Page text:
Velocity Reviews > Problem with printf formats

# Problem with printf formats

Tatu Portin
Guest
Posts: n/a

 12-21-2005
Guenther Sohler wrote:

> I have following code:
>
> int main(void)
> {
> printf("%.3lf\n",-2158470*0.001);
> }
>
> it prints
>
> -2158.470
>
> How can i disable '0' at the end, if they are not needed ?
>
> Is there a possibility just to write %lf and just print as many
> digits as needed to represent the number ?

Question "How can I disable '0' at the end" indicates somekind of
misconception of floating point numbers.

Count of digits in a number indicates the accuracy of the number. So,
if you just remove zero from a number, you decrease accuracy of the
number.

For example:
-2158.5 could be result of rounding -2158.470, but it would be wrong
to add zeros to -2158.5 because the accurate amount was -2158.470.

The significance of zeros in indicating accuracy can be only perceived
when handling numbers on right side of decimal point.
For example:
-2000 could be result of rounding -2158 or it could be the exact
amount. You cannot tell if -2000 has one, two, three or four
significant digits, i.e. if -2000 is accurate to first, second, third
or fourth digit.
This is why scientific notation is used to represent quantities.
E.g. -2.000e3 is different from -2e3 in accuracy.

--
It's bit too late to be clear, but I hope I made my point through.

C faq: http://www.eskimo.com/~scs/C-faq/top.html
Reference: http://www.acm.uiuc.edu/webmonkeys/book/c_guide/
Coding standards: http://www.psgd.org/paul/docs/cstyle/cstyle.htm

Andrey Tarasevich
Guest
Posts: n/a

 12-21-2005
Guenther Sohler wrote:
> ...
> I know, but the accuracy of double should still good enough to fulfill my
> purpose!
> ...

What exactly do you mean by "good enough" and "your purpose" in this case? Most
of the time floating-point numbers that have innocent-looking decimal
representations have infinitely long [periodic] representations in traditional
binary positional notation. For example, both '0.001' and '2158.47' are such
numbers. It is impossible to represent them precisely in 'double', which
probably means that 'double's precision (or precision of any type of same
structure, no matter how large) is definitely not "good enough" (assuming that I

--
Best regards,
Andrey Tarasevich

Gordon Burditt
Guest
Posts: n/a

 12-21-2005
>> I know, but the accuracy of double should still good enough to fulfill my
>> purpose!
>> ...

>
>What exactly do you mean by "good enough" and "your purpose" in this case?

(I'm not the original poster).

It is difficult and very expensive to measure most any physical
quantity to more significant digits than are present in a double.
(15 in a typical IEEE float implementation). Exceptions may include
currency and time.

Gordon L. Burditt

Simon Biber
Guest
Posts: n/a

 12-21-2005
Guenther Sohler wrote:
> I have following code:
>
> int main(void)
> {
> printf("%.3lf\n",-2158470*0.001);
> }
>
> it prints
>
> -2158.470
>
> How can i disable '0' at the end, if they are not needed ?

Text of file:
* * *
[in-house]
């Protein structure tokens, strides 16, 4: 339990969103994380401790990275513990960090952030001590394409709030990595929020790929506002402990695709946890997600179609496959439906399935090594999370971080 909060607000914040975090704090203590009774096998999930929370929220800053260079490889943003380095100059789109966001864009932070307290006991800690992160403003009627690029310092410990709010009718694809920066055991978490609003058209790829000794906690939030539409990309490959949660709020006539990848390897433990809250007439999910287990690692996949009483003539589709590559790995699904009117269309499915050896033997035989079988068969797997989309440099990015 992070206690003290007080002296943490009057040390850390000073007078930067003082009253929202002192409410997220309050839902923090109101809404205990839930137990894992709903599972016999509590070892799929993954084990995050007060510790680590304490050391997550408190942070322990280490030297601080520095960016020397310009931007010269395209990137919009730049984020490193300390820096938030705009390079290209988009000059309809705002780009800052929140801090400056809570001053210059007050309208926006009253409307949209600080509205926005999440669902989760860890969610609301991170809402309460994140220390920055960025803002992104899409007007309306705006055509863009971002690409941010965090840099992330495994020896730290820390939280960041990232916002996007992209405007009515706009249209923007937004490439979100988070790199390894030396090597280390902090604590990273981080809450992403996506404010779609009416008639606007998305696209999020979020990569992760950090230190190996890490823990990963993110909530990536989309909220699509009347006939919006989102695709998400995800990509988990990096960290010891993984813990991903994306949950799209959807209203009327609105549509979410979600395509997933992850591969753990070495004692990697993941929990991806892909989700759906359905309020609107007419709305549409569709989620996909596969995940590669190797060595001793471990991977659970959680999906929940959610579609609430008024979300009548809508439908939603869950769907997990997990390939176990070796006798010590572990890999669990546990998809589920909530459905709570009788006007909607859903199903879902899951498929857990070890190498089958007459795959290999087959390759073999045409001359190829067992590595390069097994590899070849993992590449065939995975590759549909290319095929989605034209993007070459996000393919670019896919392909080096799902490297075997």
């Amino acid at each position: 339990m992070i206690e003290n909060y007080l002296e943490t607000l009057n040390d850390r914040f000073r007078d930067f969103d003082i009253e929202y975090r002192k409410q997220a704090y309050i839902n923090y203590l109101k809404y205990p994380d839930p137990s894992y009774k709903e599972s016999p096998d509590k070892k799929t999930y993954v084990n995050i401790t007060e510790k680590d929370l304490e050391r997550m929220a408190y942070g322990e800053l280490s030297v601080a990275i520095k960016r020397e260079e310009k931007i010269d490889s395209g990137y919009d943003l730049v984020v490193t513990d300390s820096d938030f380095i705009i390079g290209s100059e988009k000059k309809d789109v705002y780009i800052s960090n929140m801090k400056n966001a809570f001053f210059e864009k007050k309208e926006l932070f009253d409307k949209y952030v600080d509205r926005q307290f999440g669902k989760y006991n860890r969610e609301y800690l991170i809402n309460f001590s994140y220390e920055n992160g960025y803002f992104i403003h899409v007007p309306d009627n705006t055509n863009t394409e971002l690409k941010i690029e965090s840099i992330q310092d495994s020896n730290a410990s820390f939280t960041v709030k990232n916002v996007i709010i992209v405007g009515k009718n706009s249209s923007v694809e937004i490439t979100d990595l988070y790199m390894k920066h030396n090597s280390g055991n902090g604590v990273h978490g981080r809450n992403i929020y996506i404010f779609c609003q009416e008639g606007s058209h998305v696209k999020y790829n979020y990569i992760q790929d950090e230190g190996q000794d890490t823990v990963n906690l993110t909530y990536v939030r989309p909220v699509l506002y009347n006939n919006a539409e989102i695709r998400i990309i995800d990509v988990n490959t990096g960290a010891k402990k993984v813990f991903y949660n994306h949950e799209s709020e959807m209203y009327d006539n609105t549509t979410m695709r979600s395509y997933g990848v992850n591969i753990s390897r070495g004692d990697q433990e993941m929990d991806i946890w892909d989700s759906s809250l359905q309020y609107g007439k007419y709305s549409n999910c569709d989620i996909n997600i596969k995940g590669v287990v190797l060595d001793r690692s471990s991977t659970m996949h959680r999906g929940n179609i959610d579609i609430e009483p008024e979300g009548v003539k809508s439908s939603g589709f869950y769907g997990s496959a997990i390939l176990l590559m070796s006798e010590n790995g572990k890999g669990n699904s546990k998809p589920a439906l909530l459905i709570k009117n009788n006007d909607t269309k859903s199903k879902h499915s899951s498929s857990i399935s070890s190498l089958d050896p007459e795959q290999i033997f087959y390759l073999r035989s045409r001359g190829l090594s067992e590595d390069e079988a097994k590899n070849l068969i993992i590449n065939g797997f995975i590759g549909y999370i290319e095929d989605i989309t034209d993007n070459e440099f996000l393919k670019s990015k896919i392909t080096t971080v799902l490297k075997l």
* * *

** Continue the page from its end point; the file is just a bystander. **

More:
>
> Is there a possibility just to write %lf and just print as many digits
> as needed to represent the number ?

I can write a function to do it.

#include <stdio.h>
#include <string.h>

char *sprintd(char *buf, size_t buf_size, double val, int precision)
{
/* write value into string */
snprintf(buf, buf_size, "%.*f", precision, val);

/* find decimal point */
char *p = strchr(buf, '.'), *q;

/* remove trailing zeros */
if(p) for(q = strchr(p, 0) - 1; *q == '0'; --q) *q = 0;

/* remove trailing decimal point */
if(p && p[1] == 0) p[0] = 0;

return buf;
}

int main(void)
{
char buf[100];
printf("%s\n", sprintd(buf, sizeof buf, 355.0 / 113.0, 15));
return 0;
}

--
Simon.

vishnu
Guest
Posts: n/a

 12-21-2005
write %.2lf inn place of %.3lf

Keith Thompson
Guest
Posts: n/a

 12-21-2005
"vishnu" <(E-Mail Removed)> writes:
> write %.2lf inn place of %.3lf

What?

--
Keith Thompson (The_Other_Keith) http://www.velocityreviews.com/forums/(E-Mail Removed) <http://www.ghoti.net/~kst>
San Diego Supercomputer Center <*> <http://users.sdsc.edu/~kst>
We must do something. This is something. Therefore, we must do this.

Joe Wright
Guest
Posts: n/a

 12-21-2005
Guenther Sohler wrote:
> On Tue, 20 Dec 2005 12:08:23 +0000, usenet wrote:
>
>
>>Guenther Sohle said:
>>
>>(...)
>>
>>> printf("%.3lf\n",-2158470*0.001);

>>
>>(...)
>>
>>>it prints
>>>
>>>-2158.470
>>>
>>>How can i disable '0' at the end, if they are not needed ? Is there a
>>>possibility just to write %lf and just print as many digits as needed to
>>>represent the number ?

>>
>>The problem is not in the printf() function, but in the way floating point
>>numbers are represented by your computer. Due to rounding errors, floating
>>point numbers hardly ever have the 'exact' value you would expect. Search
>>http://en.wikipedia.org/wiki/Floating_point.
>>
>>It is up to you to make the choice how many digits are significant in a

>
>
> I know, but the accuracy of double should still good enough to fulfill my
> purpose!
>
>

You are perhaps confusing accuracy and precision. A double will always
be precise to 53 bits or 16 digits or whatever. Its value is often less
accurate than that, depending on how it was contrived.

--
Joe Wright
"Everything should be made as simple as possible, but not simpler."
--- Albert Einstein ---